LONDON: Copper prices rose on Monday before planned US-China trade talks and a flood of economic data, while shrinking profits at Chinese industrial firms highlighted the headwinds facing demand in the top consuming country.
Benchmark copper on the London Metal Exchange (LME) ended up 0.9% in official rings to $6,018 a tonne.
“This will be an eventful week for base metals as investors await signals from key economic data releases and trade talks restart between China and the US,” ING analyst Wenyu Yao said. “Metals markets will be more influenced by the macro side.”
GROWTH: Data due this week includes surveys of purchasing managers in China’s manufacturing sector, the US monthly jobs report and ISM manufacturing survey, industrial output from Japan and growth figures from the euro zone.
FED: A major focus for markets this week is a meeting of the Federal Reserve on Tuesday and Wednesday. The US central bank is widely expected to cut interest rates for the first time in more than a decade.
Lower rates will weigh on the US currency, which when it falls makes dollar-denominated commodities cheaper for importers using other currencies, potentially boosting demand.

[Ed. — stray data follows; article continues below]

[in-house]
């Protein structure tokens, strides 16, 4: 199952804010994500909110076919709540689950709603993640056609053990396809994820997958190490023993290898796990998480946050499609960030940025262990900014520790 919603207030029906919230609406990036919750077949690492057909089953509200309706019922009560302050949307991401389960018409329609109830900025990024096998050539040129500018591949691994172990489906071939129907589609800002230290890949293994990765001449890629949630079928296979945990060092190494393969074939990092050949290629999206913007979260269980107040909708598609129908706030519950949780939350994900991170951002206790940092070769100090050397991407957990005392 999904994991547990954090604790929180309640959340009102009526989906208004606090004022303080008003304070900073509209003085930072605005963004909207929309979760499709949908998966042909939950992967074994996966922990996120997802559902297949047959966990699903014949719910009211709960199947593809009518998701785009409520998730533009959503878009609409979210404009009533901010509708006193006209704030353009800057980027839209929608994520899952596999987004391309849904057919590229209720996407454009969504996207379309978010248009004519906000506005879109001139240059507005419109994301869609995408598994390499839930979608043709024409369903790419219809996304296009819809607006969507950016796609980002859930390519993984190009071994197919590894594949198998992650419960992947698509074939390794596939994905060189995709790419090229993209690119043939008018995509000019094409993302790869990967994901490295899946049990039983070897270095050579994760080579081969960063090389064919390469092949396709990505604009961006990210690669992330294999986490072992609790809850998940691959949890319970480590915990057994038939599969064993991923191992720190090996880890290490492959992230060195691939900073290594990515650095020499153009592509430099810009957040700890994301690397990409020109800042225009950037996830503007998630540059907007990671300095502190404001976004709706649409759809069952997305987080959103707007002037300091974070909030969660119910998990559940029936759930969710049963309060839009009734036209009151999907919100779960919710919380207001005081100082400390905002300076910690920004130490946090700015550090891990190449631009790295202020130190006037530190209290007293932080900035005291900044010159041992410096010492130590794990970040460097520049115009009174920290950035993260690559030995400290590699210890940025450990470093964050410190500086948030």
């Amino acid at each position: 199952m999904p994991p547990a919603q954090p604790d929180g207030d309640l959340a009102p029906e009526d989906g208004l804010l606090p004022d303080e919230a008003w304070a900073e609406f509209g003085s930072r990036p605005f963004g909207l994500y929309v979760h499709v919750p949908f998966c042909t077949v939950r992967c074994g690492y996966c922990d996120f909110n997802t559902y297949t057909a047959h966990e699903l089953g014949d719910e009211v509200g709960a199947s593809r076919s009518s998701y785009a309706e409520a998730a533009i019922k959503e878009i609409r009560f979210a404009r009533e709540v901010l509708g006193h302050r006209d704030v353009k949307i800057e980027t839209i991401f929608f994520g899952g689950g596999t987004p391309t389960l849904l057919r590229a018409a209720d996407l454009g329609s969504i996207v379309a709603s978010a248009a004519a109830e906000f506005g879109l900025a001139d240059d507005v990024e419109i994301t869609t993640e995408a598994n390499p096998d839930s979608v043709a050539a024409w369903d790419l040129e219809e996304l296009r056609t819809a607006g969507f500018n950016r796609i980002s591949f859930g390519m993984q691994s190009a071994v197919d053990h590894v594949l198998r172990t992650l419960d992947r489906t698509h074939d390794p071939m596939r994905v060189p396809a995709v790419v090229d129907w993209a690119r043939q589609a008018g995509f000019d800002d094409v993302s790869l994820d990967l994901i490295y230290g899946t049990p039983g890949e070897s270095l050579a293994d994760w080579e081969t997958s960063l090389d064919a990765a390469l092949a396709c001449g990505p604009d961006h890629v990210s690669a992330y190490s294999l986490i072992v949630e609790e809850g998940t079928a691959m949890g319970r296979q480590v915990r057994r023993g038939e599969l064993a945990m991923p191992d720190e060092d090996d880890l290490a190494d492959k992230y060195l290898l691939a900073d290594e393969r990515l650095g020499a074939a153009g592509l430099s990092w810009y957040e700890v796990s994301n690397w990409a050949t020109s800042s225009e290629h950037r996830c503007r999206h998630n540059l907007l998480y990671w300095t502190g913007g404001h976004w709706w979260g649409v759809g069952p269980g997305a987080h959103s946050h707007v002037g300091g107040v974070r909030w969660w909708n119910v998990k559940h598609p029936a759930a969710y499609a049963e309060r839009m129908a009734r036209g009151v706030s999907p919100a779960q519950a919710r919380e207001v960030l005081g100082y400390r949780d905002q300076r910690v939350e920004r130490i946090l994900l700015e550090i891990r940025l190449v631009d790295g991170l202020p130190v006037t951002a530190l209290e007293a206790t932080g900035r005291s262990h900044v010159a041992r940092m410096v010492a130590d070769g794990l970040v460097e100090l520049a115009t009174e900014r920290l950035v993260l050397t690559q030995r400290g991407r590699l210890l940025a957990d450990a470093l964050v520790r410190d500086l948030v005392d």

INDUSTRY: Profits earned by China’s industrial firms contracted in June after a brief gain in May.
TRADE: US and Chinese negotiators meet in Shanghai this week for their first talks since a G20 truce last month, a change of scenery for two sides struggling to resolve deep differences on how to end a year-long trade war.
“We doubt anything will come out of these talks, but if the two sides keep the dialogue going, that would be a positive in our view,” said INTL FCStone analyst Edward Meir in a note.
CHINA: Analysts say changes in China’s capital financing rules could boost infrastructure spending by 10% in the second half of this year from the same period last year.
“Of the three sectors with preferential capital treatment, utilities – power grid – stand out as the only sector with contracting investment year-to-date,” analysts at JPMorgan said in a note.
“If the additional infrastructure investment were to be spent on China’s utilities sector, this could result in 500,000 tonnes of additional copper demand.”
ZINC: Historically low stocks in LME-registered warehouses and one company holding large amounts of warrants and contracts with nearby expiry dates have fuelled concern about supplies on the LME market.
This can be seen in the premium for cash zinc over the three-month contract at $12 a tonne compared with a discount a week ago.
Benchmark zinc was up 1.3% at $2,469 per tonne, helped by data showing China’s June imports of refined zinc jumped 57% from the same time last year to 56,878 tonnes.
PRICES: Aluminium gained 0.5% to $1,811 a tonne, lead slipped 0.9% to $2,047, tin fell 0.3% to $17,600 and nickel added 1.8% to $14,360.